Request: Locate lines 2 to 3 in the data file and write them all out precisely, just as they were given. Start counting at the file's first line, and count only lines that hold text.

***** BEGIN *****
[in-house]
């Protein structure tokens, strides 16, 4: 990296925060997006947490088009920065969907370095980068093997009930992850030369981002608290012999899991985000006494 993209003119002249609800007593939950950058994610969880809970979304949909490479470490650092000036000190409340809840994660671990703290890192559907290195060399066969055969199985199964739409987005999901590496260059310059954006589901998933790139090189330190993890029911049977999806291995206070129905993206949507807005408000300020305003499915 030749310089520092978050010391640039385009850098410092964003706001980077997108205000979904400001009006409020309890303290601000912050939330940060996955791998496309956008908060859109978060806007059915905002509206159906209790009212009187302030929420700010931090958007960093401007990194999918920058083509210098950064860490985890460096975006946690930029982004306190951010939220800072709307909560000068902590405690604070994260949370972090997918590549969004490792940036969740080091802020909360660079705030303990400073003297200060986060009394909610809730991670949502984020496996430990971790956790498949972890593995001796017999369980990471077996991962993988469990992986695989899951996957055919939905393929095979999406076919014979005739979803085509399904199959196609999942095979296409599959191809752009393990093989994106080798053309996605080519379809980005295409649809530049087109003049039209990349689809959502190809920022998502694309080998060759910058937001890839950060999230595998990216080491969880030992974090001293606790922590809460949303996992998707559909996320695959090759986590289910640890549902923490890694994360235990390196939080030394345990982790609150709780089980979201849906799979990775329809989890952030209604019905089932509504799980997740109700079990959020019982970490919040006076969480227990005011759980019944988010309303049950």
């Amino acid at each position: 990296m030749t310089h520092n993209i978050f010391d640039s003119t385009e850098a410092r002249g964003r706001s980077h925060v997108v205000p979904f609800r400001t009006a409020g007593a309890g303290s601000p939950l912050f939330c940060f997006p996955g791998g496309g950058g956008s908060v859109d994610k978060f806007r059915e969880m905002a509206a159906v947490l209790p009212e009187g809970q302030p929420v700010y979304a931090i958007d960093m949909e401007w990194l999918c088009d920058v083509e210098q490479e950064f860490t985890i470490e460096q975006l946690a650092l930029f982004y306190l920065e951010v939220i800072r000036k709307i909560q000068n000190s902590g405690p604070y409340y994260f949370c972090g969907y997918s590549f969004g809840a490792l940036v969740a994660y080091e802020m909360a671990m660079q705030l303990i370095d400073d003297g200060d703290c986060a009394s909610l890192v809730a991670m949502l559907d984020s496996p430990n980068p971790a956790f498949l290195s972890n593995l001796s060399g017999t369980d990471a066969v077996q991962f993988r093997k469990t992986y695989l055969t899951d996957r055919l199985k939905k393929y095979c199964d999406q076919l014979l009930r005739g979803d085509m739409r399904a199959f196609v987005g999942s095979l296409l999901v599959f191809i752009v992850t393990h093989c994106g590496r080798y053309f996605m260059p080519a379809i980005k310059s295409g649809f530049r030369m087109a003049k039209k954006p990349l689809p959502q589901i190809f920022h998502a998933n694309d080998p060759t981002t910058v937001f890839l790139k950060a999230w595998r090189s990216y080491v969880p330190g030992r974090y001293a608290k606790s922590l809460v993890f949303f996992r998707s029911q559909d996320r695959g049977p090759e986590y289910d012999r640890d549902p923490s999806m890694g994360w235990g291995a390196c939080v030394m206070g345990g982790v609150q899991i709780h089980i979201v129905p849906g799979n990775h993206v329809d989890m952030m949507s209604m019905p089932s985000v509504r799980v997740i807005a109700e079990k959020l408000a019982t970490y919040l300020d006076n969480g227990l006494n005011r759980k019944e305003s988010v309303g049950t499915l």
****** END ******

């Protein structure tokens, strides 16, 4: 990296925060997006947490088009920065969907370095980068093997009930992850030369981002608290012999899991985000006494 993209003119002249609800007593939950950058994610969880809970979304949909490479470490650092000036000190409340809840994660671990703290890192559907290195060399066969055969199985199964739409987005999901590496260059310059954006589901998933790139090189330190993890029911049977999806291995206070129905993206949507807005408000300020305003499915 030749310089520092978050010391640039385009850098410092964003706001980077997108205000979904400001009006409020309890303290601000912050939330940060996955791998496309956008908060859109978060806007059915905002509206159906209790009212009187302030929420700010931090958007960093401007990194999918920058083509210098950064860490985890460096975006946690930029982004306190951010939220800072709307909560000068902590405690604070994260949370972090997918590549969004490792940036969740080091802020909360660079705030303990400073003297200060986060009394909610809730991670949502984020496996430990971790956790498949972890593995001796017999369980990471077996991962993988469990992986695989899951996957055919939905393929095979999406076919014979005739979803085509399904199959196609999942095979296409599959191809752009393990093989994106080798053309996605080519379809980005295409649809530049087109003049039209990349689809959502190809920022998502694309080998060759910058937001890839950060999230595998990216080491969880030992974090001293606790922590809460949303996992998707559909996320695959090759986590289910640890549902923490890694994360235990390196939080030394345990982790609150709780089980979201849906799979990775329809989890952030209604019905089932509504799980997740109700079990959020019982970490919040006076969480227990005011759980019944988010309303049950």
């Amino acid at each position: 990296m030749t310089h520092n993209i978050f010391d640039s003119t385009e850098a410092r002249g964003r706001s980077h925060v997108v205000p979904f609800r400001t009006a409020g007593a309890g303290s601000p939950l912050f939330c940060f997006p996955g791998g496309g950058g956008s908060v859109d994610k978060f806007r059915e969880m905002a509206a159906v947490l209790p009212e009187g809970q302030p929420v700010y979304a931090i958007d960093m949909e401007w990194l999918c088009d920058v083509e210098q490479e950064f860490t985890i470490e460096q975006l946690a650092l930029f982004y306190l920065e951010v939220i800072r000036k709307i909560q000068n000190s902590g405690p604070y409340y994260f949370c972090g969907y997918s590549f969004g809840a490792l940036v969740a994660y080091e802020m909360a671990m660079q705030l303990i370095d400073d003297g200060d703290c986060a009394s909610l890192v809730a991670m949502l559907d984020s496996p430990n980068p971790a956790f498949l290195s972890n593995l001796s060399g017999t369980d990471a066969v077996q991962f993988r093997k469990t992986y695989l055969t899951d996957r055919l199985k939905k393929y095979c199964d999406q076919l014979l009930r005739g979803d085509m739409r399904a199959f196609v987005g999942s095979l296409l999901v599959f191809i752009v992850t393990h093989c994106g590496r080798y053309f996605m260059p080519a379809i980005k310059s295409g649809f530049r030369m087109a003049k039209k954006p990349l689809p959502q589901i190809f920022h998502a998933n694309d080998p060759t981002t910058v937001f890839l790139k950060a999230w595998r090189s990216y080491v969880p330190g030992r974090y001293a608290k606790s922590l809460v993890f949303f996992r998707s029911q559909d996320r695959g049977p090759e986590y289910d012999r640890d549902p923490s999806m890694g994360w235990g291995a390196c939080v030394m206070g345990g982790v609150q899991i709780h089980i979201v129905p849906g799979n990775h993206v329809d989890m952030m949507s209604m019905p089932s985000v509504r799980v997740i807005a109700e079990k959020l408000a019982t970490y919040l300020d006076n969480g227990l006494n005011r759980k019944e305003s988010v309303g049950t499915l």